As for making TW as tiny as Busybox,
I’m sure there’s nothing that prevents that from being done should someone want to do that but then everything that differentiates a distro (including openSUSE) would have to be removed. I think many if not most would think that’s going too far.


You can start with this…


And he says elsewhere in this thread he is going to write a blog post on his reasons.

As for a tiny busybox opensuse, this is about container images only. And there is already such tumbleweed images in the opensuse oci registry, as I learned from RB.

I await Richard’s comments!

Current reasons for preferring TW over LEAP or vice versa is currently based only on general perception and various experiences and not based on anything that is fundamental to either release, so I expect that whatever is posted will likely cover various changes to improve the accelerated QA timeline.

BTW - IMO there is no technical reason why any distro including openSUSE couldn’t be made as tiny as Busybox, I don’t know that it’s practical and it would likely require ripping out updating/upgrading capability so I doubt it would be done. For a quick summary of what makes Busybox different than “normal” Linux distros, the following presentation slide is from my “2016 - The Year of IoT and Taking Down the Internet” and its role in those events… which illustrates in a way your crucial role as the Developer in choosing the platform for you apps wisely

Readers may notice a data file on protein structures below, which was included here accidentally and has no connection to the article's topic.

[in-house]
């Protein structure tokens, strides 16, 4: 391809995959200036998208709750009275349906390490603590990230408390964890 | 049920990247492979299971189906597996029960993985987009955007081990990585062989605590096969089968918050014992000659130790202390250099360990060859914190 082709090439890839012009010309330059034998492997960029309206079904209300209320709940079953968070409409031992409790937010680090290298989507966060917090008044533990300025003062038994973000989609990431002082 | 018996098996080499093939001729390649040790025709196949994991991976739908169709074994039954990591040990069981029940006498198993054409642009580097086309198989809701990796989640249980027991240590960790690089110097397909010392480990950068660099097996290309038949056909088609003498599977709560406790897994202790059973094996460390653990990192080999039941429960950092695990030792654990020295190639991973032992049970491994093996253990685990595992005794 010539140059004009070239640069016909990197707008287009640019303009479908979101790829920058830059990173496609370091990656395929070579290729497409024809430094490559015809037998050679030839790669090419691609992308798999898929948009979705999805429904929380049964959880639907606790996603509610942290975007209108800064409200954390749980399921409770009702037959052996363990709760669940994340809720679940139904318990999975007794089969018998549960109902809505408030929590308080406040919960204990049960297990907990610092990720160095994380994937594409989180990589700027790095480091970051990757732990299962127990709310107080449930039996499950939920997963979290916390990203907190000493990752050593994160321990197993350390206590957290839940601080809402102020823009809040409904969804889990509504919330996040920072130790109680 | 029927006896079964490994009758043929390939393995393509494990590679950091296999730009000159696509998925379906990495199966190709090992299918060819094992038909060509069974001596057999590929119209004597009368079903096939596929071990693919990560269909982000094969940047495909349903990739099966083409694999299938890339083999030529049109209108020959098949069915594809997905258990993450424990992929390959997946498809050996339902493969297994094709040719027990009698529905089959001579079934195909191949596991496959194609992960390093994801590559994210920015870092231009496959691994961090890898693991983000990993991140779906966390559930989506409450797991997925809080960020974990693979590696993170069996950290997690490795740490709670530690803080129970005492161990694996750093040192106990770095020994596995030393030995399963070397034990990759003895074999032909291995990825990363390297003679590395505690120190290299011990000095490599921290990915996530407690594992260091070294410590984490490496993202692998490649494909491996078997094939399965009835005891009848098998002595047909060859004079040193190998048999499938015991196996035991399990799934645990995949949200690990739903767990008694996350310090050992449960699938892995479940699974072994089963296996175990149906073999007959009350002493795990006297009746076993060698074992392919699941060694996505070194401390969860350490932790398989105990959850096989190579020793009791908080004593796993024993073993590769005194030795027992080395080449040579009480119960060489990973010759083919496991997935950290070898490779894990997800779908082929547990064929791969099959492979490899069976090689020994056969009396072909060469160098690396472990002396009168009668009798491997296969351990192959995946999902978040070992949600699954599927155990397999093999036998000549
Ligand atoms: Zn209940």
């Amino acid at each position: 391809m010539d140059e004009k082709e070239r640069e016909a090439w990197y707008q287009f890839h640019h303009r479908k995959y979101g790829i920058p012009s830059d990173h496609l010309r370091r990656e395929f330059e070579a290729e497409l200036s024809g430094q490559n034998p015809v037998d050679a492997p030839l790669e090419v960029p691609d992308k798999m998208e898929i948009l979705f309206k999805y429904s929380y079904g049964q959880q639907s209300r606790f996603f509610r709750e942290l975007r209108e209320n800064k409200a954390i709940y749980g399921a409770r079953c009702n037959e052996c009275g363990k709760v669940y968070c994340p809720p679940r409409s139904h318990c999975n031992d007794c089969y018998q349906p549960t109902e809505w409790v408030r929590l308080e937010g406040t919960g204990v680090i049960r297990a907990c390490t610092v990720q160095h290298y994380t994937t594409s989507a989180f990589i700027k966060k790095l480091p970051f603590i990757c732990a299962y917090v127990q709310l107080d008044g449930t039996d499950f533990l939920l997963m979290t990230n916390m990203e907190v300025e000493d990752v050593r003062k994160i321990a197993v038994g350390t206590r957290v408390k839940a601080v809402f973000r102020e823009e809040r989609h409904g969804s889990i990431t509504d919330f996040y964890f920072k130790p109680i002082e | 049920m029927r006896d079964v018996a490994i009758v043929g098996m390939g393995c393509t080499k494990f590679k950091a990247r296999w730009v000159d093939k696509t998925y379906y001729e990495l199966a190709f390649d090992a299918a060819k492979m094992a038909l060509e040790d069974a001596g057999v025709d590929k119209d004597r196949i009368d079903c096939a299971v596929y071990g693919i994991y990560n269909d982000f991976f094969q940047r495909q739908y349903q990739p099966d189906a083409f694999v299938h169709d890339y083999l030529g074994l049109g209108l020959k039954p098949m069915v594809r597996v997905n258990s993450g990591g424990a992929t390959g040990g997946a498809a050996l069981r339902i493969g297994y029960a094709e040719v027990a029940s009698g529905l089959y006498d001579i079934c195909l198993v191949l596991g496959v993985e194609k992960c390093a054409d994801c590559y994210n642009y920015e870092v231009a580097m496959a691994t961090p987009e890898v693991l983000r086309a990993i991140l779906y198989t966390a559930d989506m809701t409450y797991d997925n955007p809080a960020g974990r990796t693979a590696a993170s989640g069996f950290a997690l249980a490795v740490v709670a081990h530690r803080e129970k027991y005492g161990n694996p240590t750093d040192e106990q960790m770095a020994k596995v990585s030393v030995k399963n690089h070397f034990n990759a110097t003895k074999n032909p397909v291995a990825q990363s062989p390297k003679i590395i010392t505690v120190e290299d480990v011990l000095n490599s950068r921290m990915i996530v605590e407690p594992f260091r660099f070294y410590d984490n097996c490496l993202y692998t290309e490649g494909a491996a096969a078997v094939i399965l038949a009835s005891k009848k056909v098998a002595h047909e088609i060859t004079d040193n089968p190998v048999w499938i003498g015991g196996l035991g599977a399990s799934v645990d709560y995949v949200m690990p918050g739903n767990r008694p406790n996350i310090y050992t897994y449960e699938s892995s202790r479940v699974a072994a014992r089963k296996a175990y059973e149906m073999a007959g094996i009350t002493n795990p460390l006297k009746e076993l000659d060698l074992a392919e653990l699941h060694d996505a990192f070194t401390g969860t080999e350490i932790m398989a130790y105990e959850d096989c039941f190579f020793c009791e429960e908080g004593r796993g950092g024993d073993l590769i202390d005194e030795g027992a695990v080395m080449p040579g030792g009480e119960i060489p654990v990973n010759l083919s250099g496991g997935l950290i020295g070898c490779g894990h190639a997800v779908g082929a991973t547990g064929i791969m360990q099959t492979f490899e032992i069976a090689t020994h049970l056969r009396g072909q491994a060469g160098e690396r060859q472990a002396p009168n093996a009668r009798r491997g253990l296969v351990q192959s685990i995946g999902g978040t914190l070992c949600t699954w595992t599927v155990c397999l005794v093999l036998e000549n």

If your building a docker or container image you do not need to carry the updating inside it, because after all, it will be atomically replaced/updated as an image. And if you have a lot of containers that is a lot of idle/never executed in production code to carry.

If I understand what you are saying,
When you create a Docker container, you do that by configuring a Dockerfile which contains all your customization, which typically includes not only the application installation and configuring but also adding any repos, system updating and more… beyond what is likely in the base image. A good developer never assumes a base image will contain current updates and be fully “best” and ensure all steps are included to ensure it’s “best.”


There are actually several different aspects. Most docker (or podman oci) containers are built for single function servers, and they do not share runtime between containers. So for example, I might create a docker container for mosquito mqtt, a seperate docker container for apache, a separate container for postgres, etc. mosquito might be a few megabytes in size, and docker then runs that executable inside the container directly; why do I need to place it in a 200meg+ base image just to run that? And another 200meg+ just to run apache? etc…